Four days ago we wrote about the strong stance and weak punch of China’s “Sword Net 2015” anti-piracy initiative, which had given music services in the country a deadline of July 31 to clear their catalogs of infringing songs.
It’s four days later, and things have changed. That same day in fact (Aug. 3), the National Copyright Administration of China (NCAC) had 2.2 million songs removed from the country’s most popular digital listening outlets, including 640,000 from Baidu, 23,700 from QQ (owned by Tencent) and 26,000 from Xiami and TTPod (owned by Alibaba).
“While carrying out self-investigation and rectification, online music companies have been constantly strengthening the industry’s self-discipline,” wrote the NCAC in its statement from that day.
The takedowns seemed to sharply penalize companies that were reportedly slower to legitimize their catalogs, according to music publication Re:chord. “Platforms that have been more active over the past few years…have seen fewer tracks taken down, due to their early adoption of licensing,” they write.
This amounts to an understandable co-sign from the government of more-legitimized businesses against smaller players in the country, who lack deals like the one Tencent has with Sony Music and Warner Music Group, or that Alibaba secured with BMG. As Yao Haifeng, an analyst with the company Analysis put it to Northeast Legal Daily, “These small operators are the target of this campaign, and in the end it will be the platforms with stronger and better regulated operations, copyright and distribution channels who survive.”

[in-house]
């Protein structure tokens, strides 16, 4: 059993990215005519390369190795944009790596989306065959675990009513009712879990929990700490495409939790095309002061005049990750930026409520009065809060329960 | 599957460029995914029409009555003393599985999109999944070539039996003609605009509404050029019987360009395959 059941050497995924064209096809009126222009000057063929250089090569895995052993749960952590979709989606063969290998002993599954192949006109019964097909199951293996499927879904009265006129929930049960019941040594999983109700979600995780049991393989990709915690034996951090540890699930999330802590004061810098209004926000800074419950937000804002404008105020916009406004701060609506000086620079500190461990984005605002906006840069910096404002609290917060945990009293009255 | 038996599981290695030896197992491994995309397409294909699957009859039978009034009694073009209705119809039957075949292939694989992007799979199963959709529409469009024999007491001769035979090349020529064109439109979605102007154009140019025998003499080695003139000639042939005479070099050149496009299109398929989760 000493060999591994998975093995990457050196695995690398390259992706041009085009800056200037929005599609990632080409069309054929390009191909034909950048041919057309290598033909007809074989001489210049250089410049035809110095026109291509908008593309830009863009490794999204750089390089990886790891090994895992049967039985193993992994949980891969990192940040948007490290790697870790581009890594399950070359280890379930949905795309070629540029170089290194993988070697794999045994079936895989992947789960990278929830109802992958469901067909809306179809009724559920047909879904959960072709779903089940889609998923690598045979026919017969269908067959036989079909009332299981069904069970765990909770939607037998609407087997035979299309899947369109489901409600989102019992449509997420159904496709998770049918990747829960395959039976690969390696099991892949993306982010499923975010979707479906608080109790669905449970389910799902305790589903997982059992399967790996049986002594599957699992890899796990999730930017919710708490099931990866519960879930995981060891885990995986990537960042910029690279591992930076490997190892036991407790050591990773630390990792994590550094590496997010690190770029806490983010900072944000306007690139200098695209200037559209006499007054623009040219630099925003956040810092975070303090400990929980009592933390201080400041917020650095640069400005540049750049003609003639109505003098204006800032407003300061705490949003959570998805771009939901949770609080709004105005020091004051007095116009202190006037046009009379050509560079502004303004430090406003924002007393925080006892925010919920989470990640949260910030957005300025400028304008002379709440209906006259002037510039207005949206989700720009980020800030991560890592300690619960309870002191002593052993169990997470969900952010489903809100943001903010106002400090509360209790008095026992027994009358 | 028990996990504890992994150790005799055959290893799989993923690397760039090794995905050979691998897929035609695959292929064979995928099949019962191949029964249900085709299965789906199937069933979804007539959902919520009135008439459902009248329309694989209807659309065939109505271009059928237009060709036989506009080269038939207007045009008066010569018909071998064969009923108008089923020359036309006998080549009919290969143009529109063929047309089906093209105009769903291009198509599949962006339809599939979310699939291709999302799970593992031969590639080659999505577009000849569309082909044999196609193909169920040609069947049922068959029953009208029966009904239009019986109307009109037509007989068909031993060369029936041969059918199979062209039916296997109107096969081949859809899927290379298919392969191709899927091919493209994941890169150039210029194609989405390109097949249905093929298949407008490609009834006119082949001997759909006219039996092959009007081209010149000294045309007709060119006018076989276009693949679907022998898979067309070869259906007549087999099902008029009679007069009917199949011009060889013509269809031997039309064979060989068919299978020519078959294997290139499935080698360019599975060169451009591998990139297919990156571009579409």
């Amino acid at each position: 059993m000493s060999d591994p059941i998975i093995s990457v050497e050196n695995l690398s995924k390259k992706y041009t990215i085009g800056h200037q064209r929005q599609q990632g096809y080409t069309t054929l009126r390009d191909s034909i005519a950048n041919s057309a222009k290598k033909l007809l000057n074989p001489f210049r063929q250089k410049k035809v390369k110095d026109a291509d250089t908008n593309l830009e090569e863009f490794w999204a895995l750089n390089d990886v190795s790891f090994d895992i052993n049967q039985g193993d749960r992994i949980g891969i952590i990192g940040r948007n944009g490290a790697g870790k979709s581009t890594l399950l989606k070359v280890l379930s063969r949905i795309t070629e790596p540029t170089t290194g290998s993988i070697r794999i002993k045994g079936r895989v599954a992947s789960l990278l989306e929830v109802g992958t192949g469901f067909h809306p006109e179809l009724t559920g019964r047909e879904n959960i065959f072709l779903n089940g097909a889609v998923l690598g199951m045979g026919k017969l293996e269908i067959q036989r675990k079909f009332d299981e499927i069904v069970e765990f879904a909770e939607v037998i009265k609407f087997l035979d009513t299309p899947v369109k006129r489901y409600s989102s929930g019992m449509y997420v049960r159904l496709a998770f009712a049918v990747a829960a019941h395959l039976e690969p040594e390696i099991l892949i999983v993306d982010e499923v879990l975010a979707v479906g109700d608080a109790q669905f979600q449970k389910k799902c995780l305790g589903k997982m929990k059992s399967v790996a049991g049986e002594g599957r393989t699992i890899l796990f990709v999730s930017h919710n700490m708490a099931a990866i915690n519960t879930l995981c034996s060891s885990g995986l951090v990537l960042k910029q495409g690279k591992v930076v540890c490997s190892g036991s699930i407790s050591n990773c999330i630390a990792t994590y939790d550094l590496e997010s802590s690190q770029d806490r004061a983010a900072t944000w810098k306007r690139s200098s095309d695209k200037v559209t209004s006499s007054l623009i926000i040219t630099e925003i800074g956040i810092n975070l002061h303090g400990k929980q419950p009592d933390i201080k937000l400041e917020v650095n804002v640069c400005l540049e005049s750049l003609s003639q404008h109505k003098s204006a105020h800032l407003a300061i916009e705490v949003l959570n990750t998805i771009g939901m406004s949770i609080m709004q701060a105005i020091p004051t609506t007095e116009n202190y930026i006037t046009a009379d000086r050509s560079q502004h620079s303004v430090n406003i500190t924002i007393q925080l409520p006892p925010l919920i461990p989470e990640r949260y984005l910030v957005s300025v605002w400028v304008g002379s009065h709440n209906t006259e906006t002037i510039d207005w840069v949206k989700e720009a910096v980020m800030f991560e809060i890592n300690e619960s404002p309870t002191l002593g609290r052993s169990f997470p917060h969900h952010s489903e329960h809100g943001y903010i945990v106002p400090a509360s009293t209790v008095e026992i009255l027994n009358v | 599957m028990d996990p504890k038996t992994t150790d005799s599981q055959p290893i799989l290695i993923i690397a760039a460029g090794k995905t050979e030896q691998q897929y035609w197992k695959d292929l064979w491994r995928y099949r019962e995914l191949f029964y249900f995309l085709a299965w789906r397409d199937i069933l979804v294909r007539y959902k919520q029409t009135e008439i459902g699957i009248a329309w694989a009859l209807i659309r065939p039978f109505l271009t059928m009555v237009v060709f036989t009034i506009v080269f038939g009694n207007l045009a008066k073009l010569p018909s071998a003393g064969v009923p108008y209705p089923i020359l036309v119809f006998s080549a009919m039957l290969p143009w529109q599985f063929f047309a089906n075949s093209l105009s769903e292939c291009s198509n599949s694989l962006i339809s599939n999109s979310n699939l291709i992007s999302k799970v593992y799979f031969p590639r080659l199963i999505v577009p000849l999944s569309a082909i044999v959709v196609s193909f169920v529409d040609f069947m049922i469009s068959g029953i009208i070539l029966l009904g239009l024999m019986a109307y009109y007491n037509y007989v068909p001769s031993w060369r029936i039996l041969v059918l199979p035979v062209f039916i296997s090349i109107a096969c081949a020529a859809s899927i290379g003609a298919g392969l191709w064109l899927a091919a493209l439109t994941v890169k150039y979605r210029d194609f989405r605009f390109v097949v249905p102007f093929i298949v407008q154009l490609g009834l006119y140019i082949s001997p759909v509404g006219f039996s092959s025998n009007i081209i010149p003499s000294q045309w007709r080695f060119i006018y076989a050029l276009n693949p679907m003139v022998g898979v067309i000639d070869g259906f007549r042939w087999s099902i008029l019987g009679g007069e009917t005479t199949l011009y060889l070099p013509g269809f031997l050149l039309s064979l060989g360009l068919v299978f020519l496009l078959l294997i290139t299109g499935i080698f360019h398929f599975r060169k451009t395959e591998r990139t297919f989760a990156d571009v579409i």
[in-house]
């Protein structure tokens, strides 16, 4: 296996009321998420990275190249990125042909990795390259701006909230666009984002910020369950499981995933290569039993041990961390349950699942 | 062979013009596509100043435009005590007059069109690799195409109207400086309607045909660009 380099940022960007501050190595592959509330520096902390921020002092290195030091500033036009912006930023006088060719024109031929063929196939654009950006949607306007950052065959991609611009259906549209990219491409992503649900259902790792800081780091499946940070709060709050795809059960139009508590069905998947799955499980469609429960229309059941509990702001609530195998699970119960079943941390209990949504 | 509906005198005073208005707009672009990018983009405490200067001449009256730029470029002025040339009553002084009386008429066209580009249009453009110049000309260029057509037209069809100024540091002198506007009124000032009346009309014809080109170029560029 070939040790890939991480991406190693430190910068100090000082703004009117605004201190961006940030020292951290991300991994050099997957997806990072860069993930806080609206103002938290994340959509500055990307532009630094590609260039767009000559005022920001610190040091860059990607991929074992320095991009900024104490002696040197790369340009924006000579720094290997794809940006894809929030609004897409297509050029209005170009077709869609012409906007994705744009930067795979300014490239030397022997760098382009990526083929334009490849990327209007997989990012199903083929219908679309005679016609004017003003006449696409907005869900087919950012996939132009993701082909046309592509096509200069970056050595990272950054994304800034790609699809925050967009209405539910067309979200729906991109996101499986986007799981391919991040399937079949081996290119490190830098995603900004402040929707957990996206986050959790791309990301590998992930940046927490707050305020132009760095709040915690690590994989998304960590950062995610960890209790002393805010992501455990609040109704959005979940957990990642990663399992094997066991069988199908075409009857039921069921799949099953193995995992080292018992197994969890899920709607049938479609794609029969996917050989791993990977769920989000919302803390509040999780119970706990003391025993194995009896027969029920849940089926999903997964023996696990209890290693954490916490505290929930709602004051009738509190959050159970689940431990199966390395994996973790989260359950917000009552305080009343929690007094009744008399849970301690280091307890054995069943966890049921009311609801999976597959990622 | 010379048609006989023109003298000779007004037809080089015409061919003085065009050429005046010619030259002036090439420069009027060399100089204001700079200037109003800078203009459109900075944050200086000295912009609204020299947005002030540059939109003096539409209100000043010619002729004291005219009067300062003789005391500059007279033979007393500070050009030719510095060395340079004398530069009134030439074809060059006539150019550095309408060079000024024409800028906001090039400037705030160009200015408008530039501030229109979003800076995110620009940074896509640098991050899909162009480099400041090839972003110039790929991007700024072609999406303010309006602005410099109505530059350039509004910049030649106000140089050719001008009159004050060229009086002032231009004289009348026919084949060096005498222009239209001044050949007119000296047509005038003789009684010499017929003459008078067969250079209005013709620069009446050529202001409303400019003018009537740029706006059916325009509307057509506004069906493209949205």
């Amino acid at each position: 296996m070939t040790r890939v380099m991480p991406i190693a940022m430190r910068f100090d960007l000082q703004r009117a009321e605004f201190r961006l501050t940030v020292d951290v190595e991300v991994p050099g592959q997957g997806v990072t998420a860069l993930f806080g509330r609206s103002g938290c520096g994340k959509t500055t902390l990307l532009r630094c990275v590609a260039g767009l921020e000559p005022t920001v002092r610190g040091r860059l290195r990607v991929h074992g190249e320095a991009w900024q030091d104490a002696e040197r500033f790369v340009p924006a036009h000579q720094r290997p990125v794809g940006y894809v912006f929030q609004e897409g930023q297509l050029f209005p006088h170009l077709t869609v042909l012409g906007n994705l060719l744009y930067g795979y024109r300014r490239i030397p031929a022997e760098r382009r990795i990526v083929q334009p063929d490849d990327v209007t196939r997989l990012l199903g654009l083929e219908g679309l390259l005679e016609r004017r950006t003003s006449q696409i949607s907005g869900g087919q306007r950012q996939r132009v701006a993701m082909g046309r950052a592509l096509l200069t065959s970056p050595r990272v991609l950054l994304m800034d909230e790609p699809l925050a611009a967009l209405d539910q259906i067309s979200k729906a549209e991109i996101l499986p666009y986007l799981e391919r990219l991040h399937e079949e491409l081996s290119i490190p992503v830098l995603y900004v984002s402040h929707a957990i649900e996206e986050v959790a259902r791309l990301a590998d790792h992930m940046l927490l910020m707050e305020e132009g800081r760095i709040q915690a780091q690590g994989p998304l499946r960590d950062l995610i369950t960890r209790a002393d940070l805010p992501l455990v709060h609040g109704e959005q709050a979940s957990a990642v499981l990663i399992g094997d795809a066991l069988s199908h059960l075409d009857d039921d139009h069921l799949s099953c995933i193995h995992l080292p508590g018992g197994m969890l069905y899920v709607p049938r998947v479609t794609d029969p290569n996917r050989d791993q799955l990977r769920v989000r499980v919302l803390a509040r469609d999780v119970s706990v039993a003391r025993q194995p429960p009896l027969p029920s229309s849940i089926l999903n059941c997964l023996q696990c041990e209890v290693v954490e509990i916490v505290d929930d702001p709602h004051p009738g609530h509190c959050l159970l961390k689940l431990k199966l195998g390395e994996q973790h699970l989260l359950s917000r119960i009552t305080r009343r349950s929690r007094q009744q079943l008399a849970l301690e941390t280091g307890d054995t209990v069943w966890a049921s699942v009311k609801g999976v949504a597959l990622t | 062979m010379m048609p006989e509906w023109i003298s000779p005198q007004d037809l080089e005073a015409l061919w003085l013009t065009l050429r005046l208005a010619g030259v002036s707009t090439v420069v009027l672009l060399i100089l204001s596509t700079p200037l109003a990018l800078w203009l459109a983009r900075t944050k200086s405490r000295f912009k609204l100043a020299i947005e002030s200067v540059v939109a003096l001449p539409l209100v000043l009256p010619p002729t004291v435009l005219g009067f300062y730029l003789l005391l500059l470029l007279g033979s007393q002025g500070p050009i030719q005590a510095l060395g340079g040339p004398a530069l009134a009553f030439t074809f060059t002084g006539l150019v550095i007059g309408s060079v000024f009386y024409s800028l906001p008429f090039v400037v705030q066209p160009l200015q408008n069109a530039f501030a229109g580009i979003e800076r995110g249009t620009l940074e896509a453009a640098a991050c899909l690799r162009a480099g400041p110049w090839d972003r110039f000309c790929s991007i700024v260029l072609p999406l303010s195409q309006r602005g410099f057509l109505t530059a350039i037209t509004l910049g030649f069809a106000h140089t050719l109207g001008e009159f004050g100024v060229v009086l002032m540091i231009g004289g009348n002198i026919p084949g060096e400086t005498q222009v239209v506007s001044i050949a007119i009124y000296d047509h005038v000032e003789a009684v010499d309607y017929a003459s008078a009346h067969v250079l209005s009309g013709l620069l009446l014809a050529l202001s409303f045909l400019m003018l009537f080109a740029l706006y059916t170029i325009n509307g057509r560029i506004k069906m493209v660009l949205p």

“The major players — Ali Music, Tencent and China Music Corporation — had long been locked in a stand-off,” says Alex Taggart of Beijing-based rights management company OD Rights, “with all three reluctant to transition to a paid model for fear of losing users. Now, with the support of the NCAC, they have the confidence to edge slowly toward a consensus.”
“When you consider that these major players also happen to have exclusive licenses for the majority of Chinese catalogue between them,” Taggart continues, “making them simultaneously both the major content providers and the major service providers, they are effectively self regulating the market, at the expense of any service that has been slow to go legit.”